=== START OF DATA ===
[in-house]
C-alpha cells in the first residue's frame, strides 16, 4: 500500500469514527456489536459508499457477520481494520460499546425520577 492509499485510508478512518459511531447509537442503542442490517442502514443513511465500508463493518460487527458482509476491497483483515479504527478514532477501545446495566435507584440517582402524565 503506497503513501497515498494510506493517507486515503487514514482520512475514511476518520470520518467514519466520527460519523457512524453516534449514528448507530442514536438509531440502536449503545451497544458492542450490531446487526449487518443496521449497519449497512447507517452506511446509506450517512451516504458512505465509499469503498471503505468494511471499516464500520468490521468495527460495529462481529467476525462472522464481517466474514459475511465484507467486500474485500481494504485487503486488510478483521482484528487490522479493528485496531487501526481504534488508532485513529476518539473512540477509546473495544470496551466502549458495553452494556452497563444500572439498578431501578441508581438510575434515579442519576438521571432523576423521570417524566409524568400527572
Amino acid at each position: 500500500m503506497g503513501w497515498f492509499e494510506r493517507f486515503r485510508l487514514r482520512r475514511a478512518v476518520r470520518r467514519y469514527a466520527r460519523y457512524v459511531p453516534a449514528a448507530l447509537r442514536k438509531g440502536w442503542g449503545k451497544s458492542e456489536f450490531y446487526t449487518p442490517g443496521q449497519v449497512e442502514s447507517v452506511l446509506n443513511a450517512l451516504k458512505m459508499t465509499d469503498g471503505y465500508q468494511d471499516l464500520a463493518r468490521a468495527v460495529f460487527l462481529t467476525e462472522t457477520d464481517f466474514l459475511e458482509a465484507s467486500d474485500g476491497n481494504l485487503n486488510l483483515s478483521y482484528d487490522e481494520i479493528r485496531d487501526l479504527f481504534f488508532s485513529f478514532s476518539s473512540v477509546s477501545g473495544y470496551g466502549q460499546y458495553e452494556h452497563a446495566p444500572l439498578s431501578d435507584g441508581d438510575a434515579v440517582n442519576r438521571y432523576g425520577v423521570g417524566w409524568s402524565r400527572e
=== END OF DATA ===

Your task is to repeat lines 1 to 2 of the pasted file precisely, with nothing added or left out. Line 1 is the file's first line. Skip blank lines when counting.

[in-house]
C-alpha cells in the first residue's frame, strides 16, 4: 500500500469514527456489536459508499457477520481494520460499546425520577 492509499485510508478512518459511531447509537442503542442490517442502514443513511465500508463493518460487527458482509476491497483483515479504527478514532477501545446495566435507584440517582402524565 503506497503513501497515498494510506493517507486515503487514514482520512475514511476518520470520518467514519466520527460519523457512524453516534449514528448507530442514536438509531440502536449503545451497544458492542450490531446487526449487518443496521449497519449497512447507517452506511446509506450517512451516504458512505465509499469503498471503505468494511471499516464500520468490521468495527460495529462481529467476525462472522464481517466474514459475511465484507467486500474485500481494504485487503486488510478483521482484528487490522479493528485496531487501526481504534488508532485513529476518539473512540477509546473495544470496551466502549458495553452494556452497563444500572439498578431501578441508581438510575434515579442519576438521571432523576423521570417524566409524568400527572